Jericho is very much Barker's story, and it packs some genuinely interesting characters on top of its rather slight initial premise. The question is whether the script and the back-story will fill things out and tie the game together. Based on Barker's hands-on input, we'd certainly hope so. However the very cinematic, narrative approach has bought a couple of negative issues into play. First, the levels we've played so far seem quite linear. This never hurt Call of Duty 2 or Gears of War - both games where the action is carefully orchestrated throughout - but it might frustrate those looking to use the team's powers in unusual or unpredictable ways. More seriously, the preview code includes some heavy-handed Quicktime Event sequences. At the moment, they're too fast, too long and far too annoying, and prove an unwelcome and irritating interruption to the action.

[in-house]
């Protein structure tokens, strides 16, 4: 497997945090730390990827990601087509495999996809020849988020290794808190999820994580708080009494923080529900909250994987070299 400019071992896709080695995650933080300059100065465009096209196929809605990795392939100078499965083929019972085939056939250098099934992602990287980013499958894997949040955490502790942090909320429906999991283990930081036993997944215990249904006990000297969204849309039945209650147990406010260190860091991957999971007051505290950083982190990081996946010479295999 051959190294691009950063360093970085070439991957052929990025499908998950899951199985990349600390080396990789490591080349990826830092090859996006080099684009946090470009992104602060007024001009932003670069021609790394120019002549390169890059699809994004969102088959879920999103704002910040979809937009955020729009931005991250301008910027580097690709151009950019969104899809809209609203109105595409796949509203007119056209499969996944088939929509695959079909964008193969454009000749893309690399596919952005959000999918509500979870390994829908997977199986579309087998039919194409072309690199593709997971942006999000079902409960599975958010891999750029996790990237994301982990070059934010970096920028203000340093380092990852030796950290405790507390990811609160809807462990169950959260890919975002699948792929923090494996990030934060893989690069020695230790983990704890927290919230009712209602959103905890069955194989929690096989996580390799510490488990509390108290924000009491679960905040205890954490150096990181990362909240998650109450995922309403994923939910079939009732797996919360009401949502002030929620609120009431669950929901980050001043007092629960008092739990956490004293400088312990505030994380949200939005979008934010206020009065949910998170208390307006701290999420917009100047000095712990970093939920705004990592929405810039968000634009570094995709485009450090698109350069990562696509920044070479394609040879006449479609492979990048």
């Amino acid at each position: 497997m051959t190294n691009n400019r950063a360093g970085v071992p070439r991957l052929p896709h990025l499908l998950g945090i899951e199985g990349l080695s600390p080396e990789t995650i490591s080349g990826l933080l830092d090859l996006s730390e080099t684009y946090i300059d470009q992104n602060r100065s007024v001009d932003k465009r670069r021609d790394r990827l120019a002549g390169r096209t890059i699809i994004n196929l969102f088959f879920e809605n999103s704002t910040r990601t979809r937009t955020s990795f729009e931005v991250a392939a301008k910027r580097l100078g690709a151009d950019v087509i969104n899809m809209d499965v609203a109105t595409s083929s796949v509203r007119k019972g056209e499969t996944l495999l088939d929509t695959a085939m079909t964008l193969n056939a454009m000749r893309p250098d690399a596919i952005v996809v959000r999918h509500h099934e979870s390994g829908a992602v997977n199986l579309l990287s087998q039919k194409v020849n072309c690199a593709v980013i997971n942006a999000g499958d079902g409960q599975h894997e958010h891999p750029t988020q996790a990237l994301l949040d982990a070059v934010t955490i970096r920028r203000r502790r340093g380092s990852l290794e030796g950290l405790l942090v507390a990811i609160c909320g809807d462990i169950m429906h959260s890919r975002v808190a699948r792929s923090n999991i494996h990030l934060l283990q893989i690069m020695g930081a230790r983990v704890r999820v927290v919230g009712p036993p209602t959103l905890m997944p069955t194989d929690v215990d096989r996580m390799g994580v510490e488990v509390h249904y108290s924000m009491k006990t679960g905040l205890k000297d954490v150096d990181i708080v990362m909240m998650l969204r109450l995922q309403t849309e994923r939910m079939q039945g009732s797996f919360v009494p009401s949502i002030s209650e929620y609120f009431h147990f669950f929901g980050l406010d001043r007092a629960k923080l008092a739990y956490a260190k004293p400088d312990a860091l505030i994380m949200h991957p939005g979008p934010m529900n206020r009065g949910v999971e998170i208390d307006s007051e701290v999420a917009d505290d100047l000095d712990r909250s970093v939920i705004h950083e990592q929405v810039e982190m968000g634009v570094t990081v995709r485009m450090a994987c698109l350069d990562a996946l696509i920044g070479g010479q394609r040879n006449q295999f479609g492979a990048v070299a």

Still, for the moment it's too early to judge how such things might affect the game as a whole. Codemasters has warned us that the difficulty level is undergoing a lot of tuning, which is good as it's currently quite harsh, and the AI is undergoing similar work. These are areas that may make or break the game on its release. Jericho's biggest challenge is that it's launching after the sublime The Darkness and the hugely anticipated Bioshock, and into the most hotly contested autumn for FPS games in years. It's a strong prospect with a very different atmosphere and some very interesting game mechanics, and it just remains to be seen how well Barker and Mercury Steam can maintain and build momentum across the length of the game. Can they freak you out and raise the tension as well as they can clearly gross you out? For now, Jericho is a game with buckets of blood, but also buckets of potential.